Reports reveal that court has granted Ripple’s motion to seal exhibits of Defendants’ October 22, 2021.
Of course, in response to the Securities and Exchange Commission’s (SEC) October 15. Also, the 2021 filing regarding the plaintiff’s submission of three additional documents for in camera review.
“#XRPCommunity #SECGov v. #Ripple #XRP 1/2 Court grants the Ripple Defendants’ Motion…”
“to Seal the privilege logs attached to their October 22nd response to the SEC’s filing…”
“That filing was the one where the SEC argued it didn’t have to turn over to Ripple the three additional”
— James K. Filan 🇺🇸🇮🇪 (@FilanLaw) October 29, 2021
Furthermore, as per Ripple’s seal appeal, the defendants discusses with the SEC, where it states no objection to filing these materials under seal.
Additionally, the defense notes how both exhibits under seal are specifically confidential by the SEC itself.
Meanwhile, the plaintiff did not show a clear stance against and for the redaction or seal of the documents.
Also, Ripple declares how the exhibits are part of
“discovery materials filed with the court in connection with discovery-related disputes,”.
Which of course, are also confidential by the SEC.
Furthermore, the defendants dialogues on the facts that they are not judicial documents. Thereby, there’s no entitlement to a presumption of public access.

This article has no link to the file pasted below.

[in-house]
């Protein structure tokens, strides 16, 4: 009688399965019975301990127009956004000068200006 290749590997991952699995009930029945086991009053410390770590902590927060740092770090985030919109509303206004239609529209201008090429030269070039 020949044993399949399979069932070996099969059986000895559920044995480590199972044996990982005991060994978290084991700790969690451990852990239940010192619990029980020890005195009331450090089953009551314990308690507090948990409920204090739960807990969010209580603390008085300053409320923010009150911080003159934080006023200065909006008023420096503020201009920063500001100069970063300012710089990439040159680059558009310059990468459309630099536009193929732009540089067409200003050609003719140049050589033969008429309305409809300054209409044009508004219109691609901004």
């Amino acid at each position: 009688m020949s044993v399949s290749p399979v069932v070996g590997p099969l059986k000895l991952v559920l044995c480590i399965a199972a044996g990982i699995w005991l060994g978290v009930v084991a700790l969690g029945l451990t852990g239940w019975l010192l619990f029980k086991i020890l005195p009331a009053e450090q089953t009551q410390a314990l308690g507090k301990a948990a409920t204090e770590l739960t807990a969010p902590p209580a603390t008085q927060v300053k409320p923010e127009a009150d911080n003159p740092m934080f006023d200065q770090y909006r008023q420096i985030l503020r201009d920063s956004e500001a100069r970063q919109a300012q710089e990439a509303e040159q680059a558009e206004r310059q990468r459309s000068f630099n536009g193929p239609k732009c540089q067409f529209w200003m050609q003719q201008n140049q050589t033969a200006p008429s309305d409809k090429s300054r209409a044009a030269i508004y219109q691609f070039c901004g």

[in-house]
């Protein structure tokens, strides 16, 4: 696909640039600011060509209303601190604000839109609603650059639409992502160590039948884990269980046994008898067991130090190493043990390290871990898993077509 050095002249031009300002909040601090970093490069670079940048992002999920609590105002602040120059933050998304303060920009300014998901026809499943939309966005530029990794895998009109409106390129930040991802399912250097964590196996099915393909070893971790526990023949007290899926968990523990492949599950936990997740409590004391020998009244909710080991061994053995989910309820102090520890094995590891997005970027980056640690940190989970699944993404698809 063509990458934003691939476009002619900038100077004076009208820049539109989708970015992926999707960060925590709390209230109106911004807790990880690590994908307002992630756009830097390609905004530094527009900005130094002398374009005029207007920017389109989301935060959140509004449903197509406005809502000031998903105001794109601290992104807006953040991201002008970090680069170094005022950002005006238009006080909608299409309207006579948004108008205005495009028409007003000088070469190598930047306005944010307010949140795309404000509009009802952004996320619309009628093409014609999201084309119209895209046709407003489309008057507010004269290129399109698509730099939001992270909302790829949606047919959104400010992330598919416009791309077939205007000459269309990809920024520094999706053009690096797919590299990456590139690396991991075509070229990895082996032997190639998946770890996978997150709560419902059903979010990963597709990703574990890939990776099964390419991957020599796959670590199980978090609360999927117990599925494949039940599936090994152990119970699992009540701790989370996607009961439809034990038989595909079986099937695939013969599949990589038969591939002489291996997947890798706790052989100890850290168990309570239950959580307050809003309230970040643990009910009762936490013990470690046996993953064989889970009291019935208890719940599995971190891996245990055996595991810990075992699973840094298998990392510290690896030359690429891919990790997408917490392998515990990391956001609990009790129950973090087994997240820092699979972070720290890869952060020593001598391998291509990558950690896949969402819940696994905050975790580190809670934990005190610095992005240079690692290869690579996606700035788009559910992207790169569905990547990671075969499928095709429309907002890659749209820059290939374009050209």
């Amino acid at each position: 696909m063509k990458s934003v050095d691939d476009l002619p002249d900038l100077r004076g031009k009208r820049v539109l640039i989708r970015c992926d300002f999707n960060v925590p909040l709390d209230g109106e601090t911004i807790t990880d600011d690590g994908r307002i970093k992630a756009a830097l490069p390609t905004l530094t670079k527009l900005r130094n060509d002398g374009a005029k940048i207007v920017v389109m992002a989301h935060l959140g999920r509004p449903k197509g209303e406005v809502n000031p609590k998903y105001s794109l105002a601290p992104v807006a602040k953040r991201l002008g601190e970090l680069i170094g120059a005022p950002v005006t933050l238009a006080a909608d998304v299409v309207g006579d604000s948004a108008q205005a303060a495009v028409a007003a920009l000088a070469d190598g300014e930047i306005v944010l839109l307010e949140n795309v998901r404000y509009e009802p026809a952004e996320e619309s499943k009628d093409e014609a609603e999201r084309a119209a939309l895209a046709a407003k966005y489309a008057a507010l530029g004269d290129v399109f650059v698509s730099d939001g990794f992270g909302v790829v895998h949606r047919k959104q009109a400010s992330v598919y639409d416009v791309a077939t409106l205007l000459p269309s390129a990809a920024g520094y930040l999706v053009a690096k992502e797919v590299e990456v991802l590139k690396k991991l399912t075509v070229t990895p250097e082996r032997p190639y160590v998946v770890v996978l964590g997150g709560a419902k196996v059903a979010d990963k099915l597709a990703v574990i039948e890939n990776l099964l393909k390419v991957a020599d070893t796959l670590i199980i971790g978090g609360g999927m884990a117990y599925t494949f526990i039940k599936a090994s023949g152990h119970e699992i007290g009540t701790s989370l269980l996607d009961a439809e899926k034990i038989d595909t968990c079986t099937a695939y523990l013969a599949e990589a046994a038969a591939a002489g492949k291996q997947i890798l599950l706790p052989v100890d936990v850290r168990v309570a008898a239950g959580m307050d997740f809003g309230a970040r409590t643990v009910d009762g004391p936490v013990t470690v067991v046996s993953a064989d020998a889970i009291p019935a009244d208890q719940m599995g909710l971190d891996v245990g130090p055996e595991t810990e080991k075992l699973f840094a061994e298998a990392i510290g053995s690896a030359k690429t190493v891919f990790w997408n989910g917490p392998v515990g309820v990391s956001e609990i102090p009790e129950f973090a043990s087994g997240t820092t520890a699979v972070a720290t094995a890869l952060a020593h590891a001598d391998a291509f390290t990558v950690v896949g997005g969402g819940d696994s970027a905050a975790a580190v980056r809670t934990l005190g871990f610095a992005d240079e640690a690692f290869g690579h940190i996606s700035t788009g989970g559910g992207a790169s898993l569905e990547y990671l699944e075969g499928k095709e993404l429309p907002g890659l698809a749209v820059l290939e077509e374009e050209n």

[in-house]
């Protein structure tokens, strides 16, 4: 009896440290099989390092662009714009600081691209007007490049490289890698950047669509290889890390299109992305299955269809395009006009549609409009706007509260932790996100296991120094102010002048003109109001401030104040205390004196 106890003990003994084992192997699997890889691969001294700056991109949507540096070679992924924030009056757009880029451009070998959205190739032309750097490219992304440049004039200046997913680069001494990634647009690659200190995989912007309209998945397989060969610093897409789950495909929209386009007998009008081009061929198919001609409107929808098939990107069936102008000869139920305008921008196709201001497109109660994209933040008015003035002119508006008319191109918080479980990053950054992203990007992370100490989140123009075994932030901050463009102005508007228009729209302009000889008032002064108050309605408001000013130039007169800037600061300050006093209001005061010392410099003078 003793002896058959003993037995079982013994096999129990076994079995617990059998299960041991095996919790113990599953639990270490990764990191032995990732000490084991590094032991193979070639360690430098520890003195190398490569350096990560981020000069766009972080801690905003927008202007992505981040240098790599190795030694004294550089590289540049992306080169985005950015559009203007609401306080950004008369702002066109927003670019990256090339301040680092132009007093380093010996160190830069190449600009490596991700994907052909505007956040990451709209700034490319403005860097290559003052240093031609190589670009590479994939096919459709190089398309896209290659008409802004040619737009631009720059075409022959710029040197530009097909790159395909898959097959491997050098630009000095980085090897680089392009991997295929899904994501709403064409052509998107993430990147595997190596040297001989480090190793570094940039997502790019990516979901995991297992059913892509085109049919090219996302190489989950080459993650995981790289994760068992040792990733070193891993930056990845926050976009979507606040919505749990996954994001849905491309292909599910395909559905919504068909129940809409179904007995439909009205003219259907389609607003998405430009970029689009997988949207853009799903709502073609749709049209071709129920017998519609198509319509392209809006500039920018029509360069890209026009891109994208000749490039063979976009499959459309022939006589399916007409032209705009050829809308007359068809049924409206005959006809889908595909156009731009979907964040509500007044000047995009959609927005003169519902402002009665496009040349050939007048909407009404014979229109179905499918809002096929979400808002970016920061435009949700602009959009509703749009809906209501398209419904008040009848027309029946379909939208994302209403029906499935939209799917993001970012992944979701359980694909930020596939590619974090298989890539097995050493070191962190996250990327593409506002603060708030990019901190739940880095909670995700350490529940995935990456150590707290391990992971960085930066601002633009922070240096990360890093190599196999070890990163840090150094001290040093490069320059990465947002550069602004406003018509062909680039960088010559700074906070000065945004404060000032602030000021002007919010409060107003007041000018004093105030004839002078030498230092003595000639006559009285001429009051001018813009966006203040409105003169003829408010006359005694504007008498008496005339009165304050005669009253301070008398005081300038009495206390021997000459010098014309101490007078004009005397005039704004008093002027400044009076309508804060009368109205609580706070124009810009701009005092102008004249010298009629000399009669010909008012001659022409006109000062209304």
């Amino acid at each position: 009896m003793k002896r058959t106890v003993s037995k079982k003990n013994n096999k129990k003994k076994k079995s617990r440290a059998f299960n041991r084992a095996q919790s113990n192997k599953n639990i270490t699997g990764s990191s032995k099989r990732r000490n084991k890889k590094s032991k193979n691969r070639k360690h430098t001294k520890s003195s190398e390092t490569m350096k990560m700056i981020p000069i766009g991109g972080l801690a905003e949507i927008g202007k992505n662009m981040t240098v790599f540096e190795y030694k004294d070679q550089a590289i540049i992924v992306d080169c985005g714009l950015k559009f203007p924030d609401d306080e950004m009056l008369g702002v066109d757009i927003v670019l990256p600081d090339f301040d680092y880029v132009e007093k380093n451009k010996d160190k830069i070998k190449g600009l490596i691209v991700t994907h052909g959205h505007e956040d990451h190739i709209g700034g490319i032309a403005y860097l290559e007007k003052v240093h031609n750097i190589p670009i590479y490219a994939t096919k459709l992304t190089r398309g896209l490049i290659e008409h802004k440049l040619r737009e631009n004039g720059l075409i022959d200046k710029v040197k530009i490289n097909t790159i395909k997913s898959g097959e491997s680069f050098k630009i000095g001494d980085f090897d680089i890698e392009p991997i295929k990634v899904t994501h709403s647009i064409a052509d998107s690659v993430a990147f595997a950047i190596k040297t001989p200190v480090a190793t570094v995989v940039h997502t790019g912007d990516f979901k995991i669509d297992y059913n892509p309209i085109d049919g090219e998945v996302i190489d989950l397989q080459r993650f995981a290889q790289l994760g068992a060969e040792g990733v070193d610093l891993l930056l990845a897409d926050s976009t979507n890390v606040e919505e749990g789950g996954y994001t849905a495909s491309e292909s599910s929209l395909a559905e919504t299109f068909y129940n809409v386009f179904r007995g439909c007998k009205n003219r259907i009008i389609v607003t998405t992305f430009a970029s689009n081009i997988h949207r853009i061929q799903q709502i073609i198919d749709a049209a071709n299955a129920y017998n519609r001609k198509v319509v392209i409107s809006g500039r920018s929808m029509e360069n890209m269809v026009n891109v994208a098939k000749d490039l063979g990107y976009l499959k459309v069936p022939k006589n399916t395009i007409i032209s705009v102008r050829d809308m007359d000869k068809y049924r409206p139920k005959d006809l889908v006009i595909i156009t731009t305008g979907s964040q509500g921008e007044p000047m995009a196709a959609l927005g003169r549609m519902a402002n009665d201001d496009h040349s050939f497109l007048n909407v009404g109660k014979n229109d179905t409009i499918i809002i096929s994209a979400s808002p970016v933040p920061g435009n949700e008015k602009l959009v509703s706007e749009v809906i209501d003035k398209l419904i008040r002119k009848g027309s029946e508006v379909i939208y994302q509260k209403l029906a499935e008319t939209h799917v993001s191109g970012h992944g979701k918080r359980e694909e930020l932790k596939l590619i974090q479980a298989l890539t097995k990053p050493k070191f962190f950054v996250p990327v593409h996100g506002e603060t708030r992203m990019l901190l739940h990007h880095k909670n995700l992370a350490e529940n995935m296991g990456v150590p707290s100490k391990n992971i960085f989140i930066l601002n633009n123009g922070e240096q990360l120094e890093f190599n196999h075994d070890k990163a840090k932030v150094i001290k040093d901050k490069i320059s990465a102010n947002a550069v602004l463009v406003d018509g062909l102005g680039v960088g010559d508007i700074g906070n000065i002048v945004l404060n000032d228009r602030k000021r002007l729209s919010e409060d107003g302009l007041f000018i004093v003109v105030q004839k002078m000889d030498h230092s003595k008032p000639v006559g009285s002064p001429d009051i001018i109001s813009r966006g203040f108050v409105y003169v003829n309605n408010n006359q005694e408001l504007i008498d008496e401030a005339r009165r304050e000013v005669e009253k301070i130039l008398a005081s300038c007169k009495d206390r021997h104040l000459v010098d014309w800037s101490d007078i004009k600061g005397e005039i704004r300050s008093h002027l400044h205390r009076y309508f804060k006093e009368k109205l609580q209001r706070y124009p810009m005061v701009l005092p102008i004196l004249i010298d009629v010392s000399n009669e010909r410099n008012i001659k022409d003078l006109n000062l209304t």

“Exhibit A is a privilege log, dated September 2, 2021, and revised on September 15, 2021,…”
“submitted in this litigation and designated as Confidential by the SEC…”
“Exhibit B is a document produced in this litigation and designated as Confidential…”
“by the SEC pursuant to the Protective Order.”,
Then, Ripple writes
“Exhibits A and B are part of the discovery materials…”
“exchanged between the parties through a “compulsory process to facilitate orderly…”
“preparation for trial, not to educate or titillate the public.”,
Also, the defense adds.
Ripple Responds In 3-additional Documents Dispute
Recall, On October 22nd, Ripple responds to SEC’s letter, explaining its privileges. Of course, along with a redacted version of the 3-additional documents. Which of course, it was requested by the defendants for in-camera review.
Surprisingly, Ripple requests to disclose these documents to the defense.